Friends and family told me that I should write a book on food as I was very passionate about it. And this idea made me get online and build a website where I could share this passion with the world. And gradually, as I received a lot of validation, I made this my business.
We have such a complex relationship with food. There’s food we love, food we hate, food we can never forget and food we can’t wait to forget. But no matter what, we’re thinking about food all the time, and what we’re going to eat next. So what happens when food becomes work and consumes you, instead of the other way round? What is your relationship with food?
When I started Archana’s Kitchen I shared my thoughts about the food I loved and my favourite recipes. As it grew into a business, I began to think about my users.
With millions of users visiting the website every month, our aim is to help everyone who wants to cook feel confident and accomplished in their kitchen. For that, the recipes have to be so well-written that even a person who is new to cooking is not intimidated to give it a try. This drive to help people and reach out to them so they can become confident cooks is what keeps me and my team going strong with the work we do. And when we hear feedback from users about how much they love what Archana’s Kitchen gives them, it makes us work harder.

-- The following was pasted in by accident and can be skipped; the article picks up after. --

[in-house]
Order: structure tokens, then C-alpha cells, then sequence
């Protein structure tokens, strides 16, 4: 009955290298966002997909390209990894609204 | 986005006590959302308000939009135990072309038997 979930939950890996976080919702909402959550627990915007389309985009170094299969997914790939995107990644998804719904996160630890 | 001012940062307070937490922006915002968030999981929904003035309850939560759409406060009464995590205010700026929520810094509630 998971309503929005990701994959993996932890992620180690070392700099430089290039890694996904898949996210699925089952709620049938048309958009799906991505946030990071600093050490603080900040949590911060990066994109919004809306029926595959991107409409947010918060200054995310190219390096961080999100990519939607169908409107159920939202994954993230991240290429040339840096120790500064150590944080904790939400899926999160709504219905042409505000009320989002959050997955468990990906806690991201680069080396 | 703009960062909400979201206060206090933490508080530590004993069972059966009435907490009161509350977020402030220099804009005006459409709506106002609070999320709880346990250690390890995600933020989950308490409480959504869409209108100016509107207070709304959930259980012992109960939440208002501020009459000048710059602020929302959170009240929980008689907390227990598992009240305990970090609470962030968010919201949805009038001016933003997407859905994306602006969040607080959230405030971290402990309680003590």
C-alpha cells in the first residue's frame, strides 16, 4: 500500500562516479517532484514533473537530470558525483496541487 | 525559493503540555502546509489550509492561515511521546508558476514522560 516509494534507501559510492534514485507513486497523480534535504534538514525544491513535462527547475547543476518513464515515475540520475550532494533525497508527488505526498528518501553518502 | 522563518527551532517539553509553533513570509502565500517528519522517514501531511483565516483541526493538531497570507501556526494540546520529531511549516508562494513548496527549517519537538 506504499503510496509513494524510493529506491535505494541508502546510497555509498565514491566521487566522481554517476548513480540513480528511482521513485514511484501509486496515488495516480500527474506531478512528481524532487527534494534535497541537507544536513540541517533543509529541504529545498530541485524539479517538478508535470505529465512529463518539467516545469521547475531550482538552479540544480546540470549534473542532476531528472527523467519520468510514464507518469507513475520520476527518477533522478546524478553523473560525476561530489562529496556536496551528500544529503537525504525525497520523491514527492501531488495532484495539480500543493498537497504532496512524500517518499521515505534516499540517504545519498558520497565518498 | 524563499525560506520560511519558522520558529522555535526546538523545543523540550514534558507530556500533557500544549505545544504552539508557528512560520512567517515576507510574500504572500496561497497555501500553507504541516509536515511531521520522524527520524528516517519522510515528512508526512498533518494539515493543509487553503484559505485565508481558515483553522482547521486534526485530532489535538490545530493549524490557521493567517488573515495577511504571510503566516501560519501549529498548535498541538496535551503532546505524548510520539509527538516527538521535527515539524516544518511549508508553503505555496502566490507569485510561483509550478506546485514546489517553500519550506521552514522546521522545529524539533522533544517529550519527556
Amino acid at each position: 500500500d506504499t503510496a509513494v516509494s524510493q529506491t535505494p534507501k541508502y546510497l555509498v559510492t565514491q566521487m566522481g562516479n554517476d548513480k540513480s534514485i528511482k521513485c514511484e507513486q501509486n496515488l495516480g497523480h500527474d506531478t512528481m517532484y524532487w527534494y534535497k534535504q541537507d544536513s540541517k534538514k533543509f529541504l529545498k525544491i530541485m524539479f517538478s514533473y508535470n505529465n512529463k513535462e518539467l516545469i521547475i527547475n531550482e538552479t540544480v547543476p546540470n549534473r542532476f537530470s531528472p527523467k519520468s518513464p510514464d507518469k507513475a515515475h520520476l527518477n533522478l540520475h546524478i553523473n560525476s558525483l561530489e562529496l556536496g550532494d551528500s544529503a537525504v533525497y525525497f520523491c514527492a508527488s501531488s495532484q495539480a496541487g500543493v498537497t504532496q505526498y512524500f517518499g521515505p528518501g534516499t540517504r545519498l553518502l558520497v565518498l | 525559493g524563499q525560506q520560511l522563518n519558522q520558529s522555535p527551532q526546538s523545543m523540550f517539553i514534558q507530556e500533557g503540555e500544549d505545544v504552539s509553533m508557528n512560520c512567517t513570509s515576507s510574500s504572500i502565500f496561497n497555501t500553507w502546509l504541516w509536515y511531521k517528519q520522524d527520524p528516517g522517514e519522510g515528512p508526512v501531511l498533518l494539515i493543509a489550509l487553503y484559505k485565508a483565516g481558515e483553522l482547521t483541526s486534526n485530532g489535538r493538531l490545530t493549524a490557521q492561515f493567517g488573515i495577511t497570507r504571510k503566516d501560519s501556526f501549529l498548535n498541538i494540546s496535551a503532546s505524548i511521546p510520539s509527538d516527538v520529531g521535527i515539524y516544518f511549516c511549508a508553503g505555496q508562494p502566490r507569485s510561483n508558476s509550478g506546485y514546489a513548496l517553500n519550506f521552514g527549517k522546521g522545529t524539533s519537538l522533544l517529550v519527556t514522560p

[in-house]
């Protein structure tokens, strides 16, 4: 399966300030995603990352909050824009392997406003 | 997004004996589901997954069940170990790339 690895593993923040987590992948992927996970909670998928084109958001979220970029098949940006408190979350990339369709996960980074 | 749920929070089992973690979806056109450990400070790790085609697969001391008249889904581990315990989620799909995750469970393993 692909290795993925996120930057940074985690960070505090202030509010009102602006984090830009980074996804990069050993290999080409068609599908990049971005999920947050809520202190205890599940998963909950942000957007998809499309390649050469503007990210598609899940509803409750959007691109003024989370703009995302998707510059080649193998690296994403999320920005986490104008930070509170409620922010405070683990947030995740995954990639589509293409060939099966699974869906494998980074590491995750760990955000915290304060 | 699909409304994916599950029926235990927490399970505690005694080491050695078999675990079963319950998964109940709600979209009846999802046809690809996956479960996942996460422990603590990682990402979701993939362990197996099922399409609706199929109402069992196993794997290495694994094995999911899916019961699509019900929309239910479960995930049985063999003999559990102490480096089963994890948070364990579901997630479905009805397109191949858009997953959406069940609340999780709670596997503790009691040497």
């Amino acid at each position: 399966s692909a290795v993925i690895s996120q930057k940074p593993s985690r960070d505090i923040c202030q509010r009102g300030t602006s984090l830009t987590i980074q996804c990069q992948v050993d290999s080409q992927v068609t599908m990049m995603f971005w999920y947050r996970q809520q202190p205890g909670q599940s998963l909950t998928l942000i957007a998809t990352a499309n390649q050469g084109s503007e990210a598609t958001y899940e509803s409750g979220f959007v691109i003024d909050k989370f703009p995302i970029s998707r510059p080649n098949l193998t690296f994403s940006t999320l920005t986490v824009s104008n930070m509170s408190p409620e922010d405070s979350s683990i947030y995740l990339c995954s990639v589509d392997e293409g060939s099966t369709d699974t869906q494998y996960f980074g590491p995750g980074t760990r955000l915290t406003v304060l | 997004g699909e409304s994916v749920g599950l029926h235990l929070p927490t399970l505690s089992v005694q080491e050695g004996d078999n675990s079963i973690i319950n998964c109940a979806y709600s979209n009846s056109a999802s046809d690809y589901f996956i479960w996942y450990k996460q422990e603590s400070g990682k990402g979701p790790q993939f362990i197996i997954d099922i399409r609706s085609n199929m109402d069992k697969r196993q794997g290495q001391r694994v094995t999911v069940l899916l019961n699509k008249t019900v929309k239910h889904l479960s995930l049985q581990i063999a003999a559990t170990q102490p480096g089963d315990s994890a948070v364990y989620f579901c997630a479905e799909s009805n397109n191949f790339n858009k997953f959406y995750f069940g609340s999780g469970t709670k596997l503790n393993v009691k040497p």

The above is my relationship with food at work.
My relationship with food at home is to cook for my family. I get immense pleasure and joy cooking and feeding my boys at home, and I am blessed to have a family that loves what I cook.
We share recipes from around the world keeping in mind ingredients that can be bought easily and made with ease in one’s own kitchen.
Food, what we eat, how we prepare it, has changed so much over the last couple of decades. Not only is there an availability of a huge variety of cuisines from around the world, but almost everyday there are new ingredients in the market, imported and exotic, often pricey. Food shows on TV have popularised the idea of cooking your own meals to suit your palate, even transcending socio- economic and socio-cultural barriers so there’s something for everybody. How much pressure is there on websites like yours to constantly keep innovating so that fans keep coming back for more?
Food trends keep coming and going. Trends don’t determine everyday cooking. But what brings enjoyment is when you cook food for your family and it brings a smile to their face—this could be something as simple as rajma chawal or rasam sadam.